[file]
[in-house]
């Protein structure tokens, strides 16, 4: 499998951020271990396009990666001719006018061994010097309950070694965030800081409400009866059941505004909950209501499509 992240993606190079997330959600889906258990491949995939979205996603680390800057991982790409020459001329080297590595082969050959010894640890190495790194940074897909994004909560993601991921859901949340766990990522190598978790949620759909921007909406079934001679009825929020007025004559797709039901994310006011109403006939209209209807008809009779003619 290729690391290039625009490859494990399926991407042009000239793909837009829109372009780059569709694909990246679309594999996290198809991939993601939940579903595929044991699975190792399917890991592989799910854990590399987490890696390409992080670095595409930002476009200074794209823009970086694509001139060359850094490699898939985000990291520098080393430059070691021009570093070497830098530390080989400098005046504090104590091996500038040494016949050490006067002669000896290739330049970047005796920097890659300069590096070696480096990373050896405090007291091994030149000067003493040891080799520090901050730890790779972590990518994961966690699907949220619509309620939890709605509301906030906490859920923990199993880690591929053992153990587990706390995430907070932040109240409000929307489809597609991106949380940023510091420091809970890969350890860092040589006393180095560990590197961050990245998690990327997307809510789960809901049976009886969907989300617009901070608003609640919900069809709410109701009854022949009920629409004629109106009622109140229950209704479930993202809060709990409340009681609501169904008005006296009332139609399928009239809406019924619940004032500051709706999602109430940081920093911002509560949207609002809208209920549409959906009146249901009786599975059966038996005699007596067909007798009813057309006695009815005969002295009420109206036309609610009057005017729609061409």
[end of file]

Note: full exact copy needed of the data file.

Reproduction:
[in-house]
């Protein structure tokens, strides 16, 4: 499998951020271990396009990666001719006018061994010097309950070694965030800081409400009866059941505004909950209501499509 992240993606190079997330959600889906258990491949995939979205996603680390800057991982790409020459001329080297590595082969050959010894640890190495790194940074897909994004909560993601991921859901949340766990990522190598978790949620759909921007909406079934001679009825929020007025004559797709039901994310006011109403006939209209209807008809009779003619 290729690391290039625009490859494990399926991407042009000239793909837009829109372009780059569709694909990246679309594999996290198809991939993601939940579903595929044991699975190792399917890991592989799910854990590399987490890696390409992080670095595409930002476009200074794209823009970086694509001139060359850094490699898939985000990291520098080393430059070691021009570093070497830098530390080989400098005046504090104590091996500038040494016949050490006067002669000896290739330049970047005796920097890659300069590096070696480096990373050896405090007291091994030149000067003493040891080799520090901050730890790779972590990518994961966690699907949220619509309620939890709605509301906030906490859920923990199993880690591929053992153990587990706390995430907070932040109240409000929307489809597609991106949380940023510091420091809970890969350890860092040589006393180095560990590197961050990245998690990327997307809510789960809901049976009886969907989300617009901070608003609640919900069809709410109701009854022949009920629409004629109106009622109140229950209704479930993202809060709990409340009681609501169904008005006296009332139609399928009239809406019924619940004032500051709706999602109430940081920093911002509560949207609002809208209920549409959906009146249901009786599975059966038996005699007596067909007798009813057309006695009815005969002295009420109206036309609610009057005017729609061409």